Paulo Coelho’s novel, “The Alchemist,” is a tale of adventure. It is motivational, eye-opening and cherished by endless people of all different ages and beliefs.
More specifically, this widely-known novel is about following your Personal Legend, regardless of your circumstances. A Personal Legend is a person’s destiny — no matter how far-fetched or unbelievable.
I felt this book calling me when I saw it everywhere I went. All over social media, in every book store I went into, it seemed like it was always waiting for me, so I finally read it.
It is definitely worth taking some time to read. After finishing it, I finally understood why this novel is cherished by so many. Not only is the writing beautiful, timeless and imaginative, but the themes Coelho presented somehow connect with every person in different ways.
From his writing, I started to understand the phrase “what is meant to be, will be” on a deeper level and that love will never stop someone from one’s destiny. Though it may seem like a stretch that a book would help me understand these ideas, trust me, Coelho is just that talented.
I began to think that, like the main character, Santiago, I was reading this book as part of my Personal Legend. Maybe these themes were what I was meant to be seeing.
Students often struggle if they are on the right path for their journey. I often worry if what I am currently doing will even matter later in my life. Are my classes really preparing me for my ultimate dream life? Is accounting really such a big deal in the long run?
Santiago is a young shepherd who did not want to take the same path as his family. They were shepherds in a small village, which he had lived in all of his life.
Santiago found the motivation to pursue his Personal Legend after a reoccurring dream. In the dream, he is in a field with all of his sheep, and a child starts to play with them. The child then pictures the pyramids with Santiago, telling him he will find a treasure near them.
This dream was confusing to Santiago, but he had a feeling this dream was his Personal Legend.
So, he took a risk and started traveling.
Santiago so badly wanted to travel and follow his dreams. The books he read as a shepherd took him far from his familiar — and monotonous — life in the village.
They also led him to meet influential characters in the book, like the King, who reaffirms Santiago’s search for his Personal Legend and an Englishman who helps him reach his final destination.
Santiago is an extremely relatable character who, much like many of us, did not want to follow in his parents’ footsteps. Instead, he dreamed of doing something his heart called him to do.
When he first began his journey, Santiago hardly had any money. But he did not let that stop him.
I think this shows a lot about his character. Santiago wanted something so badly that he was going to do whatever it took, even if he had nothing.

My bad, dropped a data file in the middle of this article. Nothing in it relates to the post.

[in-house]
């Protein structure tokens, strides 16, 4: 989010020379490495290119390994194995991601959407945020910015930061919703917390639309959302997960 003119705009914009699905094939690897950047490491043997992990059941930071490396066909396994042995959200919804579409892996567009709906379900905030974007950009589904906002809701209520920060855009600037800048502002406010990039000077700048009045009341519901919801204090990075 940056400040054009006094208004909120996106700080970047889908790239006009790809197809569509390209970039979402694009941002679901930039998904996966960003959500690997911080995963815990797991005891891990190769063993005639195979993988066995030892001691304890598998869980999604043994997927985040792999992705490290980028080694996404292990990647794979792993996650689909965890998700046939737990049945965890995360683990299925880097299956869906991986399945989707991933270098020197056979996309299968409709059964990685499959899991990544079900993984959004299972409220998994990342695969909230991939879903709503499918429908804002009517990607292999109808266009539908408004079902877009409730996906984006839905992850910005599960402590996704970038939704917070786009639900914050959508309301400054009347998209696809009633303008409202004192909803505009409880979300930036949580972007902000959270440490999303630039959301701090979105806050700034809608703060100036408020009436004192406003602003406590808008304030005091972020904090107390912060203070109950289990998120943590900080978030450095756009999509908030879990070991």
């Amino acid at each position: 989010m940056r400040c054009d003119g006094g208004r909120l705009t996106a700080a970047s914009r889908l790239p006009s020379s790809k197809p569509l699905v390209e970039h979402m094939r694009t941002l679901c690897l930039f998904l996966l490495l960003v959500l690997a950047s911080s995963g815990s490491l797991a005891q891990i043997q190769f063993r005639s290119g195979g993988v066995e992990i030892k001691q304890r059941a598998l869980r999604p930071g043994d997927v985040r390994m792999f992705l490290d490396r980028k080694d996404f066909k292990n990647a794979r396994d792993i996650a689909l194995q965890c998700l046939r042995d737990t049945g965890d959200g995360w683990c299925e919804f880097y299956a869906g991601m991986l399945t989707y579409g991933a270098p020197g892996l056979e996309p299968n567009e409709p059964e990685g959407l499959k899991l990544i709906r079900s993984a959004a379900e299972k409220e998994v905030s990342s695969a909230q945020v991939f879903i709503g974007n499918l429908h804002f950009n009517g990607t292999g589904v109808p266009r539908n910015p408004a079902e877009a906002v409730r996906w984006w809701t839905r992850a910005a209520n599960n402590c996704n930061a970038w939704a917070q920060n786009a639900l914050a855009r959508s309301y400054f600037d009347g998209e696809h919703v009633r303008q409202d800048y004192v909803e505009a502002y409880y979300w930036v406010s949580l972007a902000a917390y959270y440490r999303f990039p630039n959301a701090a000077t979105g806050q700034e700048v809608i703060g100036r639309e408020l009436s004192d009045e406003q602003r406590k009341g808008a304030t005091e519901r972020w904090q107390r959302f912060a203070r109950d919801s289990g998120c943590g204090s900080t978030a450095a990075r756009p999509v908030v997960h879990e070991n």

He relied on the kindness of strangers who connected with him over the intimacy of searching for one’s Personal Legend and the knowledge his experience as a shepherd had given him.
His life in the village, however boring, taught him something that was part of his journey to his Personal Legend. Like Santiago, the lives we are living now are allowing us to build knowledge and skills we might need later.
My favorite quote in the story was said by an Englishman who spoke to Santiago. He said, “When you want something with all your heart, that’s when you are closest to the Soul of the World.”
Coelho explains the Soul of the World as: “Before a dream is realized, the Soul of the World tests everything that was learned along the way…. master the lessons we’ve learned as we’ve moved toward that dream.”
Along the way, Santiago met so many different people. The gypsy who assured him his dream would be real if he kept going, or the man in the glass shop, all helped him in some way on his journey. Every person he came in contact with never laughed at his dream but instead supported him.
Surrounding ourselves with people who help us be a better person or pursue our Personal Legends are good people to keep around.
This book made me realize I owe a lot to my family and friends who continue to motivate me every day. Whether it be school, small lessons I know I will remember later in life, or simply supporting me when I need them — they are in my life for a reason.
Santiago showed — and reminded — me that without good people, it is hard to be great.
Santiago even met a love interest, which made it hard for him to continue pursuing his dream. This part of the story was a huge lesson in itself.
I am sure we have all considered pushing our own goals and dreams aside for someone we care about. But Santiago’s love interest pushed him to realize that if they were meant to be, he would come back.
Students may not always have a serious love interest like Santiago. But the lesson Coelho is teaching is no matter what relationships you are in, keep following your dream because if the love is true, it will endure.
You should not have to choose between a person and your dreams. The journey taught Santiago and the readers to be patient and persevere through doubt, fear and failure.
I will not tell you how it ends because that would ruin the entire point of the book: the journey is possibly more important than the end goal.
Coelho’s “The Alchemist” includes themes of gratitude and hope, alongside a story packed with twists, turns and challenges for the characters.
The story of Santiago encourages the idea that anything is possible, no matter what your life looks like. It is a prime book to read for all students to assure you that whatever your Personal Legend is — to be a writer, have a family of rescued dogs or start a restaurant — it can happen.
You just have to take the first steps toward your dreams, even if you are afraid of where the journey might take you.